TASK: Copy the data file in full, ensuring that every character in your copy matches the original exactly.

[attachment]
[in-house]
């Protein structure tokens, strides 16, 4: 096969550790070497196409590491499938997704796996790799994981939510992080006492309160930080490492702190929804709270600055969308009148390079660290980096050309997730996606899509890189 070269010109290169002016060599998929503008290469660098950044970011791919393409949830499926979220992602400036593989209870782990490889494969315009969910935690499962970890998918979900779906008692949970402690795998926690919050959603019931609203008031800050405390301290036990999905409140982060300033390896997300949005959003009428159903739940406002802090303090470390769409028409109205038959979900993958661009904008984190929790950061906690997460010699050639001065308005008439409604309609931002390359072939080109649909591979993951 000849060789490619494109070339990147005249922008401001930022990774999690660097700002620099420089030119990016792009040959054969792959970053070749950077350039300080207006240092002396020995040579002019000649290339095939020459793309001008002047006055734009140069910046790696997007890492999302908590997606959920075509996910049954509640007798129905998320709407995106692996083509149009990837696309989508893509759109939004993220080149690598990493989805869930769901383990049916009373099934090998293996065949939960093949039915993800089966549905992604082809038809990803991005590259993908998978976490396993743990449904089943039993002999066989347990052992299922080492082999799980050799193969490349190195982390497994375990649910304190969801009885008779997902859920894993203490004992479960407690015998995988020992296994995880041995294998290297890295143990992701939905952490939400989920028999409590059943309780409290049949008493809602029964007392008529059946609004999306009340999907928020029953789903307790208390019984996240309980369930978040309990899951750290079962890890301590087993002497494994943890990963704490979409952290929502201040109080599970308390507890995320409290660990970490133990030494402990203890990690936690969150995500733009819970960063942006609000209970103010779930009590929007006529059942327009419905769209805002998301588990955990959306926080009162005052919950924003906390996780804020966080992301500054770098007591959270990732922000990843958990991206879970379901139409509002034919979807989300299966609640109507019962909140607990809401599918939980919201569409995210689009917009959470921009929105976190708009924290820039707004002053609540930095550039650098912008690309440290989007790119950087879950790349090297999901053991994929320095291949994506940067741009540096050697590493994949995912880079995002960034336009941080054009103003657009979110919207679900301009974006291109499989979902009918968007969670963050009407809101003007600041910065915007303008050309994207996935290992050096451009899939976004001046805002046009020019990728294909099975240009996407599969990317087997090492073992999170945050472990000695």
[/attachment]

[in-house]
């Protein structure tokens, strides 16, 4: 096969550790070497196409590491499938997704796996790799994981939510992080006492309160930080490492702190929804709270600055969308009148390079660290980096050309997730996606899509890189 070269010109290169002016060599998929503008290469660098950044970011791919393409949830499926979220992602400036593989209870782990490889494969315009969910935690499962970890998918979900779906008692949970402690795998926690919050959603019931609203008031800050405390301290036990999905409140982060300033390896997300949005959003009428159903739940406002802090303090470390769409028409109205038959979900993958661009904008984190929790950061906690997460010699050639001065308005008439409604309609931002390359072939080109649909591979993951 000849060789490619494109070339990147005249922008401001930022990774999690660097700002620099420089030119990016792009040959054969792959970053070749950077350039300080207006240092002396020995040579002019000649290339095939020459793309001008002047006055734009140069910046790696997007890492999302908590997606959920075509996910049954509640007798129905998320709407995106692996083509149009990837696309989508893509759109939004993220080149690598990493989805869930769901383990049916009373099934090998293996065949939960093949039915993800089966549905992604082809038809990803991005590259993908998978976490396993743990449904089943039993002999066989347990052992299922080492082999799980050799193969490349190195982390497994375990649910304190969801009885008779997902859920894993203490004992479960407690015998995988020992296994995880041995294998290297890295143990992701939905952490939400989920028999409590059943309780409290049949008493809602029964007392008529059946609004999306009340999907928020029953789903307790208390019984996240309980369930978040309990899951750290079962890890301590087993002497494994943890990963704490979409952290929502201040109080599970308390507890995320409290660990970490133990030494402990203890990690936690969150995500733009819970960063942006609000209970103010779930009590929007006529059942327009419905769209805002998301588990955990959306926080009162005052919950924003906390996780804020966080992301500054770098007591959270990732922000990843958990991206879970379901139409509002034919979807989300299966609640109507019962909140607990809401599918939980919201569409995210689009917009959470921009929105976190708009924290820039707004002053609540930095550039650098912008690309440290989007790119950087879950790349090297999901053991994929320095291949994506940067741009540096050697590493994949995912880079995002960034336009941080054009103003657009979110919207679900301009974006291109499989979902009918968007969670963050009407809101003007600041910065915007303008050309994207996935290992050096451009899939976004001046805002046009020019990728294909099975240009996407599969990317087997090492073992999170945050472990000695």